Concussion in Young People Increases Risk of Dementia

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Researchers reveal that concussion in young people increases risk of dementia, according to a report published on April 11, 2018.

Investigations regarding link between traumatic brain injury (TBI) and cognitive decline in later life is finally concluded by Danish and US researchers. They found that the younger a person was while getting a head injury, higher is the risk of developing Alzheimer’s and other forms of dementia. The health records of 2.8 million people were observed by the researchers for over 36 years. After the analysis, they observed that individuals who suffered from TBI while they were young were 63 per cent more likely to develop dementia in the next three decades, as compared to people who did not suffer from any brain injuries.

However, the risk for the same time period was 37 per cent in people who suffered from head injuries in their thirties. A blow to the head, which interrupts the normal functioning of the brain leads to TBI. It is caused by falls, motor vehicle accidents, and assaults. Concussion is considered as a mild TBI. Even a single incidence of concussion was found to increase risk of dementia in that individual.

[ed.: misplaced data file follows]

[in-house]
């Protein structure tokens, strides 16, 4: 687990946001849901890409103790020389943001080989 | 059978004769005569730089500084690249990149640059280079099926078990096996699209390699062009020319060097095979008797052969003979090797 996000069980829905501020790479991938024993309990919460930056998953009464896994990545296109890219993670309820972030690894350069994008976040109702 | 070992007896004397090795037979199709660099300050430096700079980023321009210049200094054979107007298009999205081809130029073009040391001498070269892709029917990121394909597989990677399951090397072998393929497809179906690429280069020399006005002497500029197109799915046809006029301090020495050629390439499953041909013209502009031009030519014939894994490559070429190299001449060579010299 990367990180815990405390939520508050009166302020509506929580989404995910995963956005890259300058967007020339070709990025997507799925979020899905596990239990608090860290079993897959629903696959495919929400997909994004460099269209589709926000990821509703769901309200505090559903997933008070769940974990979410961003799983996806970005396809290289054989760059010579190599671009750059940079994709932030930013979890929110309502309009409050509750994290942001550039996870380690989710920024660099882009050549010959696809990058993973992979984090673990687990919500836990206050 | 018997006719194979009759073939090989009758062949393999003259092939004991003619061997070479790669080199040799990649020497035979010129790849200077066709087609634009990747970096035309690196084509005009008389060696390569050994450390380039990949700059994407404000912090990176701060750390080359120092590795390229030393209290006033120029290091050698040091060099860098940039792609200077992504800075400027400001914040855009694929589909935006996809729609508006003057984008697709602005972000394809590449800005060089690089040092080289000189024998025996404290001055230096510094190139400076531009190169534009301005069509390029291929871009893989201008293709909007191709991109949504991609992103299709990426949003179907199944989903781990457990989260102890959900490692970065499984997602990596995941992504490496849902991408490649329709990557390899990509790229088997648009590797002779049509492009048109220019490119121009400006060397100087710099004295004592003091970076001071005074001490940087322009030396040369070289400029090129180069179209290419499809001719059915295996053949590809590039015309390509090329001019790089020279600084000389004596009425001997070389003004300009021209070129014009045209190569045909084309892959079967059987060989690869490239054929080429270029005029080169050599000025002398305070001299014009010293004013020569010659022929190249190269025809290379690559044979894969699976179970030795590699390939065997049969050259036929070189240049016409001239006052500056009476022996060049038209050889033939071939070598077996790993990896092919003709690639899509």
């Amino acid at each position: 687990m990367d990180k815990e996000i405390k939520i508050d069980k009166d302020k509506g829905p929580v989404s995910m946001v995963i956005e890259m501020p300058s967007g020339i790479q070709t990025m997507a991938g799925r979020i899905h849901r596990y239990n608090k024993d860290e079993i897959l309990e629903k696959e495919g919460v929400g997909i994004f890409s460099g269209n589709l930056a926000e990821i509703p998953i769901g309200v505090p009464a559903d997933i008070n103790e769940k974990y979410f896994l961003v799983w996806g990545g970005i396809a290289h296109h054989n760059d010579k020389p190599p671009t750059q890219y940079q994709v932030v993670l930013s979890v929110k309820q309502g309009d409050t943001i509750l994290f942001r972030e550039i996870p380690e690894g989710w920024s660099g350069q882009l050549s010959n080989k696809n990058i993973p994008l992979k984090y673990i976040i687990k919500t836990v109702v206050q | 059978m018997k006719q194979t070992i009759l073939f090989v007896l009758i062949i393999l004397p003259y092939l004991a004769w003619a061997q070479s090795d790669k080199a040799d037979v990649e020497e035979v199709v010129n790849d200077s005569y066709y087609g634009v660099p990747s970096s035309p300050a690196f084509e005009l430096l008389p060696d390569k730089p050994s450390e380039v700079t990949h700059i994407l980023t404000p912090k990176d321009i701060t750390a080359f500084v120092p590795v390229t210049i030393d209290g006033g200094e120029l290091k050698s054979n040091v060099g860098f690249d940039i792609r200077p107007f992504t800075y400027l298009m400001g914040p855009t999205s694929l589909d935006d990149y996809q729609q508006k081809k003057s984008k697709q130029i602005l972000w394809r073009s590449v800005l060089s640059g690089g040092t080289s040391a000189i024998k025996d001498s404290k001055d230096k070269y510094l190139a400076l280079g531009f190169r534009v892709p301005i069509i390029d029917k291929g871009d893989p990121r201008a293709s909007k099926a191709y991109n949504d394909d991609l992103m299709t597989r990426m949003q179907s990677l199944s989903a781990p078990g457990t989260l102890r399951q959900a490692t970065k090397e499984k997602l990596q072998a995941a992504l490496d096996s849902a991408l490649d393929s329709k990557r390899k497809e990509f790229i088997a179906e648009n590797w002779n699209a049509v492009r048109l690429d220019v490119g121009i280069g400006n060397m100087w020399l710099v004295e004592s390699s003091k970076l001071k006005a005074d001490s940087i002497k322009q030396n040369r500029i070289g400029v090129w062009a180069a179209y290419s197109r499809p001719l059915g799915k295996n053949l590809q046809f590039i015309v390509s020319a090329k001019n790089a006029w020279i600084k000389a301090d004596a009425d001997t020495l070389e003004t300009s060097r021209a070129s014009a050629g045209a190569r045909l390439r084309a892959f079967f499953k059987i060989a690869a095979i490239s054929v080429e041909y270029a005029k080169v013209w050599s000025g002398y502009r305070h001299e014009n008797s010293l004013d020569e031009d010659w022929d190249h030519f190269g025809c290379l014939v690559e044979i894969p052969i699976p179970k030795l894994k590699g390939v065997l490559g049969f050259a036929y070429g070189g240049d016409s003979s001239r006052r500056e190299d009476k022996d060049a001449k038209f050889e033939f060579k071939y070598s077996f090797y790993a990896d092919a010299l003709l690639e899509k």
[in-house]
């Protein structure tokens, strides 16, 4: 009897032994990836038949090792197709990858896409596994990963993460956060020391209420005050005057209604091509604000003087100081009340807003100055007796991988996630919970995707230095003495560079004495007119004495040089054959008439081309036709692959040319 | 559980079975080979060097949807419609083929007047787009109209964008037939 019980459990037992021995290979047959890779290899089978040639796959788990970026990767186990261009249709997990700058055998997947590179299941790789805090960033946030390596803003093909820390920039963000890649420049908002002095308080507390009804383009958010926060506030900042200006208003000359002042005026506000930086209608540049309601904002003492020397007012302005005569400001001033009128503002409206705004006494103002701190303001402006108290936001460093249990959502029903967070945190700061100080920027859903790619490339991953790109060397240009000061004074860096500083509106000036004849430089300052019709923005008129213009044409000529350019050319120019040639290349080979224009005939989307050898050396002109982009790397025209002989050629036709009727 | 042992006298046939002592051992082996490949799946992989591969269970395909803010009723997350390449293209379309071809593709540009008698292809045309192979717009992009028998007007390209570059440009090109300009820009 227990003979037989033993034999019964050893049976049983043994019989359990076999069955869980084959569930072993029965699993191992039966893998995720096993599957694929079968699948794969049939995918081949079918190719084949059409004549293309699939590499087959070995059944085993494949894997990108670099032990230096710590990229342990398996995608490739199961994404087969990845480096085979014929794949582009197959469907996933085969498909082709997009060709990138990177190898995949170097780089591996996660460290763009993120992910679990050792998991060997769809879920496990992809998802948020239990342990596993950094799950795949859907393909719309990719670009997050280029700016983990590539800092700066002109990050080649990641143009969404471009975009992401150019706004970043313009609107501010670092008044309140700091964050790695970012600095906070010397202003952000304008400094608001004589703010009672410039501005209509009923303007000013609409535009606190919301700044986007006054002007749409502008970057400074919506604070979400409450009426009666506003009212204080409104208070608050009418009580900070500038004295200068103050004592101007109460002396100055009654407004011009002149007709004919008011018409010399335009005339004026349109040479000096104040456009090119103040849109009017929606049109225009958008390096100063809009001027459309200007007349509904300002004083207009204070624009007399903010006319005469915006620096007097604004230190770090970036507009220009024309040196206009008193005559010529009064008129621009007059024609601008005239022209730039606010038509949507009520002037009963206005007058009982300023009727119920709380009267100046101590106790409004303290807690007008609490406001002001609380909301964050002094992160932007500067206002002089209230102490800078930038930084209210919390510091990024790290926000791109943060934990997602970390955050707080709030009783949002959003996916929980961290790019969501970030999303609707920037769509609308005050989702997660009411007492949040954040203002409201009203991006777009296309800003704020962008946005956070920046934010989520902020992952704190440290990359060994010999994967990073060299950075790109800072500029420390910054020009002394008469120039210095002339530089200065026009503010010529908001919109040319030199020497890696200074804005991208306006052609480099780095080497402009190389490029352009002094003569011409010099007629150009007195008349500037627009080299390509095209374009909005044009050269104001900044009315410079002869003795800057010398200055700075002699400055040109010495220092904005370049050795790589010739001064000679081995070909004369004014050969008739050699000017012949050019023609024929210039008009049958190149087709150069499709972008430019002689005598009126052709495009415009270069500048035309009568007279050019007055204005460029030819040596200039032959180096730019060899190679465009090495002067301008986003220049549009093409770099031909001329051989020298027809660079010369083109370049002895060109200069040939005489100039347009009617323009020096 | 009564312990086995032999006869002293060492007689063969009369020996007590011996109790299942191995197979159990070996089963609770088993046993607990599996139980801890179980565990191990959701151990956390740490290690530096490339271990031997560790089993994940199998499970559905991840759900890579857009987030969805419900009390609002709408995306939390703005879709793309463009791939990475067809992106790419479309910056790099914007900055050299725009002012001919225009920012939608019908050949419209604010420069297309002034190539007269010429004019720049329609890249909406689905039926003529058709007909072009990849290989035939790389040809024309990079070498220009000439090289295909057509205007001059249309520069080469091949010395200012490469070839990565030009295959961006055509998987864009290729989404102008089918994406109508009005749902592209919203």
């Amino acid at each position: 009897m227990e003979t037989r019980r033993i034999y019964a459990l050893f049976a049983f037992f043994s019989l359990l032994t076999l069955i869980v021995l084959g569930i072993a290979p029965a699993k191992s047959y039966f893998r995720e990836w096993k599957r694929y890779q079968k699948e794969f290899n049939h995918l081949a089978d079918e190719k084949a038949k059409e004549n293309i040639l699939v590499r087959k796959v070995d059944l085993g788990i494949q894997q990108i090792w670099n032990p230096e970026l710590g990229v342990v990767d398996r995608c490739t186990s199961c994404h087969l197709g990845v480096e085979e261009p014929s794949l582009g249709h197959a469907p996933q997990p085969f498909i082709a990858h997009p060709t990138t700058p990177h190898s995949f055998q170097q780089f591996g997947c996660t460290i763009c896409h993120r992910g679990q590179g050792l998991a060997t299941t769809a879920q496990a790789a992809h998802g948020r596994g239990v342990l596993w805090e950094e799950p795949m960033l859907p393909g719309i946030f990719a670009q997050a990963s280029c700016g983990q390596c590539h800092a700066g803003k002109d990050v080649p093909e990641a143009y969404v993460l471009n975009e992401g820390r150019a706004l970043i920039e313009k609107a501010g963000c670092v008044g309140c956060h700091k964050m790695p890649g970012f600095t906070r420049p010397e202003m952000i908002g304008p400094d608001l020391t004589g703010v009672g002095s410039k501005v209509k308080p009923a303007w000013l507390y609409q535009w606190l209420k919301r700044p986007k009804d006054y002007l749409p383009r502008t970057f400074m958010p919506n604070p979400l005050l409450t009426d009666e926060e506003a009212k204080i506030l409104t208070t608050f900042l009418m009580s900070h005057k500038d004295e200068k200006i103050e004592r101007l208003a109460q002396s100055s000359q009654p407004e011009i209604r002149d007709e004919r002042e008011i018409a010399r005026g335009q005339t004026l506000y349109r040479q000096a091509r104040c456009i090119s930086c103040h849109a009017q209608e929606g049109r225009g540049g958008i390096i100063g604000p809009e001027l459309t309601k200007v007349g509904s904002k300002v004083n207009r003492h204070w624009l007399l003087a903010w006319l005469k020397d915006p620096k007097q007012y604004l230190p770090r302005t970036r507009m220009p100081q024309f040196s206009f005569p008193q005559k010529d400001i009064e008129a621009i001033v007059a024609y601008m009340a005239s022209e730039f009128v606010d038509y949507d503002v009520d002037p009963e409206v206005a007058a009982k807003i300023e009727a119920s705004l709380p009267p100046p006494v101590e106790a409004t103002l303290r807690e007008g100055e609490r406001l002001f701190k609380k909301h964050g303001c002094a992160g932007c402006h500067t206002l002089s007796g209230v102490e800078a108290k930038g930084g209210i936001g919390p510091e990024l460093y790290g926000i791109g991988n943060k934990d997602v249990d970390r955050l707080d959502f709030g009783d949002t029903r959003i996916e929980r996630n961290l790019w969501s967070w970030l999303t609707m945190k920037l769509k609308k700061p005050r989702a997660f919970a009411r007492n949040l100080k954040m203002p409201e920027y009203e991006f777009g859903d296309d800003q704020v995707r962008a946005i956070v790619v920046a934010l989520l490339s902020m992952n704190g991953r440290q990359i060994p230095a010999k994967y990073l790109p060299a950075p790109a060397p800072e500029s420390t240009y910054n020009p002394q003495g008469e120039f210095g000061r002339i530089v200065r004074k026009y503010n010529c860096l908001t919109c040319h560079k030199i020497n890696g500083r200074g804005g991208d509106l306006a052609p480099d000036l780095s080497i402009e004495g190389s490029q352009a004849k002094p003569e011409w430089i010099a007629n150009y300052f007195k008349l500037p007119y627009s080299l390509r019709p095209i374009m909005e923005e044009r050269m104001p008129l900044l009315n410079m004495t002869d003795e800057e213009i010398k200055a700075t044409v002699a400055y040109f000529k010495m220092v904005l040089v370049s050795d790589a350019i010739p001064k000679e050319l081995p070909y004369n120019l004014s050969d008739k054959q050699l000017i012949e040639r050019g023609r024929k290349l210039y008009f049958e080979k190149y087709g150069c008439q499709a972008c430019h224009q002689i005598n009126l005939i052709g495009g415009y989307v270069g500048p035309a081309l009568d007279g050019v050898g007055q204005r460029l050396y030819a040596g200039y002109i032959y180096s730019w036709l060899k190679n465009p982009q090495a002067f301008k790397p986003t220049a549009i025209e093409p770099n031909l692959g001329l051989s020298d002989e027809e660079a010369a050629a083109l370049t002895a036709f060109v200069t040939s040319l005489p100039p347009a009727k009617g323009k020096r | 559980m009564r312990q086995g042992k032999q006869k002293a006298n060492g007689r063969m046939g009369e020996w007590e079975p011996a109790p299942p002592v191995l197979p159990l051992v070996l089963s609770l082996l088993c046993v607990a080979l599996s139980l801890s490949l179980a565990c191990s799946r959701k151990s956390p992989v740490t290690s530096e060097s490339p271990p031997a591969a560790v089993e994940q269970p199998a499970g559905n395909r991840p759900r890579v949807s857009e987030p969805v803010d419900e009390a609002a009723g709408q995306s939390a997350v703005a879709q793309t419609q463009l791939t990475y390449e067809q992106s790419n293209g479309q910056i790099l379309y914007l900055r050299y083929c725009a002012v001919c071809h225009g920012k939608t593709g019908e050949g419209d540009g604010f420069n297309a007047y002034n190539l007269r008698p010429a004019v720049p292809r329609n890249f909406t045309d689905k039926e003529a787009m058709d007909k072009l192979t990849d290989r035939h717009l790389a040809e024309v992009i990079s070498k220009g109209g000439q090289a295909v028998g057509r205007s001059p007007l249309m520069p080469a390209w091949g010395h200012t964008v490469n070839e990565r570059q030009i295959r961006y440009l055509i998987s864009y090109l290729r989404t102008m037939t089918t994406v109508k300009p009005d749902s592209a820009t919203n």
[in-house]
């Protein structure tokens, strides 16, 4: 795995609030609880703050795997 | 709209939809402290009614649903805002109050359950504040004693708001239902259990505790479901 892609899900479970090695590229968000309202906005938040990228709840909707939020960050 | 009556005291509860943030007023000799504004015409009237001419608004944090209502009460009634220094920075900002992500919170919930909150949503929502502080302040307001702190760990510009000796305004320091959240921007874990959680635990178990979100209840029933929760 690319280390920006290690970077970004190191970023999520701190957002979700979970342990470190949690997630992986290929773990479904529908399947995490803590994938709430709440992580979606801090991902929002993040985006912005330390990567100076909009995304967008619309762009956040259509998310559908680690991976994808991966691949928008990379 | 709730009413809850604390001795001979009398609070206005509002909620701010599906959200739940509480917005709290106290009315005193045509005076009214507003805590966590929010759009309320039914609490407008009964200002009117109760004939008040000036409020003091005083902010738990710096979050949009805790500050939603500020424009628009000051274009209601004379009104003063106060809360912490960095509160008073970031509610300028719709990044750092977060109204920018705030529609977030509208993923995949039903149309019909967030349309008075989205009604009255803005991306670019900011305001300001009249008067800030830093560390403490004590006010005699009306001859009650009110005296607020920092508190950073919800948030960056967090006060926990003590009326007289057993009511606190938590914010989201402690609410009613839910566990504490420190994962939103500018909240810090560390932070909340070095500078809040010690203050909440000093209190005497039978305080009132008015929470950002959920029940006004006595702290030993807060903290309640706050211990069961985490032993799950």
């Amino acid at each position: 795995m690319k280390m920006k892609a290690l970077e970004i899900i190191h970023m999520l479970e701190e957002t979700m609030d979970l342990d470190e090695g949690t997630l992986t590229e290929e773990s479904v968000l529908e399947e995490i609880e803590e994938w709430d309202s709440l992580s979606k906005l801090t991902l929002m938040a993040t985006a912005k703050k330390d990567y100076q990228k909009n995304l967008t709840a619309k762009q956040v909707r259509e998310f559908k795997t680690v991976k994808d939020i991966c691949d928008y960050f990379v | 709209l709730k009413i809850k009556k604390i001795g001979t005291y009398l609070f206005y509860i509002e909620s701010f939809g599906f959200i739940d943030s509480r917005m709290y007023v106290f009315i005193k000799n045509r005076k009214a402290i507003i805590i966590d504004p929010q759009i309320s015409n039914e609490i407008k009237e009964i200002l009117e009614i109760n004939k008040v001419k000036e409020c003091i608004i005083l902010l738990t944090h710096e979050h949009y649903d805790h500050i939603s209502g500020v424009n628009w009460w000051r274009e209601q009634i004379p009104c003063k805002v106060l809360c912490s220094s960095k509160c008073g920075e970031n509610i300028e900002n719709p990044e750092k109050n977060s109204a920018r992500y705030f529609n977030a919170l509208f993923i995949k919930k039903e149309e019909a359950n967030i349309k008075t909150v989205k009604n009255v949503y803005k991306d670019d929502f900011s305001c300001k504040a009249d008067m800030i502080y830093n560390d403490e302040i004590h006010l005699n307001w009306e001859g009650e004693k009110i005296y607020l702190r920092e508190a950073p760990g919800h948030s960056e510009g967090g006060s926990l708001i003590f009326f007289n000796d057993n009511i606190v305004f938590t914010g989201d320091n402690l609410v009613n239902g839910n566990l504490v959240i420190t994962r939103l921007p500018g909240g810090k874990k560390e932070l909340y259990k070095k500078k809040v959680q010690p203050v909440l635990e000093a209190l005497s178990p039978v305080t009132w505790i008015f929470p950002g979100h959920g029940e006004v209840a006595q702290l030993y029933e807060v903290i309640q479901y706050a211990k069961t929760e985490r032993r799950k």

Jesse Fann, professor of psychiatry and behavioural sciences said, “Our analysis raises some very important issues, in particular that efforts to prevent traumatic brain injury, especially in younger people, may be inadequate considering the huge and growing burden of dementia and the prevalence of TBI worldwide.” Every year, over 50 million people experience a TBI. 5.3 per cent of the participants with dementia were found with a history of TBI, as compared to 4.7 per cent of those without the condition. In the study, they further analyzed the impact of suffering from multiple separate brain injuries and the probability of subsequently developing dementia.

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